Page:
By Prakash Timalsina (KATHMANDU, 18 July 2017 ) – Over Rs 23 billion was spent through various INGOs in the 22 tarai districts of the country during fiscal year 2016/017, it is learnt. A total of 74 INGOs had channelled Rs 23.85 billion through 745 projects in the tarai, which includes the country’s southern plans from Jhapa district in the east to Kanchanpur in the west.
According to the International Economic Cooperation Coordination Division under the Ministry of Finance, most of the budget was spent on awareness generation, religion conversion, health and education.
Political analyst Tula Narayan Shah, who has been closely observing Madesh issues, said “Although we cannot generalize that the INGOs are involved in wrongdoing, their continuous monitoring is a must.” He was quick to praise some of the work and contributions of the INGOs, including in the empowerment of women, Dalits and other groups.
“However, there are also those who indulged in financial irregularities. Their work involves constructing small waterways while they swallow up the budget of irrigation canals,” Shah added, stressing the need to tightly monitor INGO activities.
There are 26 USA-based INGOs present in the districts of the tarai, followed by 14 INGOs based in the UK, four each from Germany and Switzerland and one belonging to Saudi Arabia.
In just eight districts of the region – Chitwan, Sunsari, Mahottari, Sarlahi, Makawanpur, Rupandehi, Banke and Kailali – the INGOs have spent around Rs 1 billion each. Six of these districts have seen expenditures crossing a billion.
The maximum expenditure is in Rupandehi, amounting to Rs 1.91 billion, while the least among these districts is in Bardia, where the total expenditure is Rs 540 million.
In Sunsari, the INGOs spent Rs 1.13 billion through 31 projects, while they spent Rs 1.36 billion in Mahottari through 40 projects. Likewise, INGOs’ expenditure in Makawanpur amounts to Rs 1.23 billion through 38 projects, Rs 1.06 billion in Banke through 44 projects, and Rs 1.64 billion through 52 projects in Kailali.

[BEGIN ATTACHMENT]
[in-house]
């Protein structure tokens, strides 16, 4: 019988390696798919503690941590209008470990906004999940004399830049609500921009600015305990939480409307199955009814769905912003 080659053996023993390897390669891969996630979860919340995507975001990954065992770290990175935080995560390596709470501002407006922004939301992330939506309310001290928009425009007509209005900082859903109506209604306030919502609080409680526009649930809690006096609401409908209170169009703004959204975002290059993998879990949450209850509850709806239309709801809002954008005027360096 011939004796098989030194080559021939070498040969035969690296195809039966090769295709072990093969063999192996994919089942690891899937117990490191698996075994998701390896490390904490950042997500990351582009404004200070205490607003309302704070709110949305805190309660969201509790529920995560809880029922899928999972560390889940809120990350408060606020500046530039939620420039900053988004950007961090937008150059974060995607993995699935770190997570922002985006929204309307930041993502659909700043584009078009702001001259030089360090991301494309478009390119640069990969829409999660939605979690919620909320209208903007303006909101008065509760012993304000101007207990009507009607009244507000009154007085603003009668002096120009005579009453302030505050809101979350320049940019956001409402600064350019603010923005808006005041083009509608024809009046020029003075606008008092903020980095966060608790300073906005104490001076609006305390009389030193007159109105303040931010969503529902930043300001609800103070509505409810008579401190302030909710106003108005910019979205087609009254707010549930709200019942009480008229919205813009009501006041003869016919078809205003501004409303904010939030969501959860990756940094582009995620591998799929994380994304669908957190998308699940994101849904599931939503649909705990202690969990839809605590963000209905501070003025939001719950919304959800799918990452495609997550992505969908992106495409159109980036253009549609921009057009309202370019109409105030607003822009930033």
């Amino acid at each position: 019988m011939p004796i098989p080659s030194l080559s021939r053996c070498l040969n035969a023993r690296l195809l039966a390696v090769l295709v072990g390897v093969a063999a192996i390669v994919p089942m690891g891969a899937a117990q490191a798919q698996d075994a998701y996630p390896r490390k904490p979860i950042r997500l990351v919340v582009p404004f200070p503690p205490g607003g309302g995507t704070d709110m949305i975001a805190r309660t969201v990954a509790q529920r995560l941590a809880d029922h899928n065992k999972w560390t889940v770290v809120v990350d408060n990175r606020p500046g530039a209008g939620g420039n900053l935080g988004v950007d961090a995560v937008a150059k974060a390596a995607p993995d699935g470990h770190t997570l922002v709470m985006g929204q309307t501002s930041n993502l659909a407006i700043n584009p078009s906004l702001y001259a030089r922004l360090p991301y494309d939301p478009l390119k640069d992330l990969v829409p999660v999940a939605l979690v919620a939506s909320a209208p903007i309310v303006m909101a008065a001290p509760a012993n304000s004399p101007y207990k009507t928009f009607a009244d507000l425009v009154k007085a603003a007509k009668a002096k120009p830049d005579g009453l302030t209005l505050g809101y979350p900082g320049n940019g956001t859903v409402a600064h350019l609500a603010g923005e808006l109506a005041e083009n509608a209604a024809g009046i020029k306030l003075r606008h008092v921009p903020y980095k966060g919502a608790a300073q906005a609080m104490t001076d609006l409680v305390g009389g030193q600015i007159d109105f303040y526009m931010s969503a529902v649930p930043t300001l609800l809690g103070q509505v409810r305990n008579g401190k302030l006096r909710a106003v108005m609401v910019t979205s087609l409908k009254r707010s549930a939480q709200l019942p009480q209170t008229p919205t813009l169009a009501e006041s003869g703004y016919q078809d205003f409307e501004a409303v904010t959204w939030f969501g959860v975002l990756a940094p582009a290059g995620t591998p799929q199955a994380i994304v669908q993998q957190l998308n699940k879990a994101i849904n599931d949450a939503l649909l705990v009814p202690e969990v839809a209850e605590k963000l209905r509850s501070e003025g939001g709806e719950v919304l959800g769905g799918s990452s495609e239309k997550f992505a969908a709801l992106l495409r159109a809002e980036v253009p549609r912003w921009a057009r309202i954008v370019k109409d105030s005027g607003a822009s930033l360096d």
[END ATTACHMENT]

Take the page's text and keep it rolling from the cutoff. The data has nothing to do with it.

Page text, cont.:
Of the districts of Province 1, the expenditure in Jhapa was Rs 612 million, Rs 829 million in Morang and Rs 975 million in Udayapur. Likewise in Province 2, the expenditure was Rs 848 million in Saptari, Rs 844 million in Siraha, Rs 865.5 million in Dhanusha, Rs 998 million in Sarlahi, Rs 995 million in Rautahat, Rs 864 million in Bara, and Rs 902.1 million in Parsa.
In Province 3, the INGOs spent Rs 1.9 billion in Chitwan through 37 projects. They spent Rs 1.23 billion in Makawanpur. Likewise in the six districts of Province 5, they spent Rs 600 million in Nawalparasi, Rs 1.92 billion in Rupandehi, Rs 652 million in Kapilvastu, Rs 1.06 billion in Banke, and Rs 540 million in Bardia.
The INGOs involved include Dan Church Aid of Denmark, Lutheran World Relief of USA, Safer World of UK, Back to Life of Germany, Eye Care Foundation of the Netherlands and Ostomy Foundation of Norway.
According to division chief Baikuntha Aryal, the ministry only keeps track of the budgets of the INGOs. “We do not have records of the working areas of the INGOs. The Social Welfare Council keeps records of that,” he said.
Dolendra Niraula, joint secretary at the Ministry of Women, Children and Social Welfare, said the activities of INGOs have been under constant monitoring. “District Coordination Committees and District Administration Offices will monitor their activities in coordination with independent experts and auditors.” INGOs ignoring government guidelines will face action, including the scrapping of their registration, he added.
Courtesy : My Reublica